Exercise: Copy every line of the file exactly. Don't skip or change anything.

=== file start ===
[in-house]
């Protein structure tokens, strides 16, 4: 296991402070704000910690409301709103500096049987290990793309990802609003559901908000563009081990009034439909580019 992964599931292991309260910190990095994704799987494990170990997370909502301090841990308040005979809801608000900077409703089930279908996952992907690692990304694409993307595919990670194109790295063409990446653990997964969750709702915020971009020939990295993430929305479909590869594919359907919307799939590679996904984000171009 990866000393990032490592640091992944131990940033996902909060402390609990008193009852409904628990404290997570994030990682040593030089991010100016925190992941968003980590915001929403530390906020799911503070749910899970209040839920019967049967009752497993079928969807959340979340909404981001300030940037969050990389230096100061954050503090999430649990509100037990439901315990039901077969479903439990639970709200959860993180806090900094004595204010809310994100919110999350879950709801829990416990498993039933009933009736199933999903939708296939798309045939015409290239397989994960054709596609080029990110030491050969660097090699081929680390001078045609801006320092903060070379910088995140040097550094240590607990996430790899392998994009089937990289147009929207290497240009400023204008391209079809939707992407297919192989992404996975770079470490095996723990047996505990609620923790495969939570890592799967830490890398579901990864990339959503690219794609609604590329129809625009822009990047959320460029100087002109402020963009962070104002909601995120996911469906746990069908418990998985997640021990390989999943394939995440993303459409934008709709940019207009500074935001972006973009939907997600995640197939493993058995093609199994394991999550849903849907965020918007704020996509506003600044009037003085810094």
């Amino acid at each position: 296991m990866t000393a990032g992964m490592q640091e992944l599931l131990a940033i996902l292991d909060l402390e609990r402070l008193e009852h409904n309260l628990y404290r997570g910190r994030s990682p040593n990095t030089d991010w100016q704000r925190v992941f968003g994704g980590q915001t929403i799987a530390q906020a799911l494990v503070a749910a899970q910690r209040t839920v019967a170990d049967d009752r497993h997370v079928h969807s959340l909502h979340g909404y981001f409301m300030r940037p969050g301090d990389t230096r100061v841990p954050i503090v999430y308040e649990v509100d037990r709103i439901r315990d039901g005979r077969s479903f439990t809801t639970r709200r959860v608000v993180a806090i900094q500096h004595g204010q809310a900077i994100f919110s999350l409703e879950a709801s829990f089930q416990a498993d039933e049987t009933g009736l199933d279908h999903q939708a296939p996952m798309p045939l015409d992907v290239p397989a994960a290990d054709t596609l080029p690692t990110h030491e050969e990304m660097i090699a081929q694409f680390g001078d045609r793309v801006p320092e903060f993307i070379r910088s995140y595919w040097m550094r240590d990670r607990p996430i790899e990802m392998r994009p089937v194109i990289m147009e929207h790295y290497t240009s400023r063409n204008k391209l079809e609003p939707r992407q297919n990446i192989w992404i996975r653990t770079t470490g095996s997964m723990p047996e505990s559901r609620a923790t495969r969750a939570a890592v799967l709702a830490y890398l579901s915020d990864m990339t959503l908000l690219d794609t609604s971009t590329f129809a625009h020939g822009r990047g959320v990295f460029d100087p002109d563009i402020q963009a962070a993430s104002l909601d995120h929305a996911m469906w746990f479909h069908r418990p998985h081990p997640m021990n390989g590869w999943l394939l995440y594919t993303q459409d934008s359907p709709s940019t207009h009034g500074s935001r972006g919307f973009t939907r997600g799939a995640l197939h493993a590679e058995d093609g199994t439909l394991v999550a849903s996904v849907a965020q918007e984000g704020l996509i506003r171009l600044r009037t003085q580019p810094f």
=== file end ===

[in-house]
């Protein structure tokens, strides 16, 4: 296991402070704000910690409301709103500096049987290990793309990802609003559901908000563009081990009034439909580019 992964599931292991309260910190990095994704799987494990170990997370909502301090841990308040005979809801608000900077409703089930279908996952992907690692990304694409993307595919990670194109790295063409990446653990997964969750709702915020971009020939990295993430929305479909590869594919359907919307799939590679996904984000171009 990866000393990032490592640091992944131990940033996902909060402390609990008193009852409904628990404290997570994030990682040593030089991010100016925190992941968003980590915001929403530390906020799911503070749910899970209040839920019967049967009752497993079928969807959340979340909404981001300030940037969050990389230096100061954050503090999430649990509100037990439901315990039901077969479903439990639970709200959860993180806090900094004595204010809310994100919110999350879950709801829990416990498993039933009933009736199933999903939708296939798309045939015409290239397989994960054709596609080029990110030491050969660097090699081929680390001078045609801006320092903060070379910088995140040097550094240590607990996430790899392998994009089937990289147009929207290497240009400023204008391209079809939707992407297919192989992404996975770079470490095996723990047996505990609620923790495969939570890592799967830490890398579901990864990339959503690219794609609604590329129809625009822009990047959320460029100087002109402020963009962070104002909601995120996911469906746990069908418990998985997640021990390989999943394939995440993303459409934008709709940019207009500074935001972006973009939907997600995640197939493993058995093609199994394991999550849903849907965020918007704020996509506003600044009037003085810094």
């Amino acid at each position: 296991m990866t000393a990032g992964m490592q640091e992944l599931l131990a940033i996902l292991d909060l402390e609990r402070l008193e009852h409904n309260l628990y404290r997570g910190r994030s990682p040593n990095t030089d991010w100016q704000r925190v992941f968003g994704g980590q915001t929403i799987a530390q906020a799911l494990v503070a749910a899970q910690r209040t839920v019967a170990d049967d009752r497993h997370v079928h969807s959340l909502h979340g909404y981001f409301m300030r940037p969050g301090d990389t230096r100061v841990p954050i503090v999430y308040e649990v509100d037990r709103i439901r315990d039901g005979r077969s479903f439990t809801t639970r709200r959860v608000v993180a806090i900094q500096h004595g204010q809310a900077i994100f919110s999350l409703e879950a709801s829990f089930q416990a498993d039933e049987t009933g009736l199933d279908h999903q939708a296939p996952m798309p045939l015409d992907v290239p397989a994960a290990d054709t596609l080029p690692t990110h030491e050969e990304m660097i090699a081929q694409f680390g001078d045609r793309v801006p320092e903060f993307i070379r910088s995140y595919w040097m550094r240590d990670r607990p996430i790899e990802m392998r994009p089937v194109i990289m147009e929207h790295y290497t240009s400023r063409n204008k391209l079809e609003p939707r992407q297919n990446i192989w992404i996975r653990t770079t470490g095996s997964m723990p047996e505990s559901r609620a923790t495969r969750a939570a890592v799967l709702a830490y890398l579901s915020d990864m990339t959503l908000l690219d794609t609604s971009t590329f129809a625009h020939g822009r990047g959320v990295f460029d100087p002109d563009i402020q963009a962070a993430s104002l909601d995120h929305a996911m469906w746990f479909h069908r418990p998985h081990p997640m021990n390989g590869w999943l394939l995440y594919t993303q459409d934008s359907p709709s940019t207009h009034g500074s935001r972006g919307f973009t939907r997600g799939a995640l197939h493993a590679e058995d093609g199994t439909l394991v999550a849903s996904v849907a965020q918007e984000g704020l996509i506003r171009l600044r009037t003085q580019p810094f």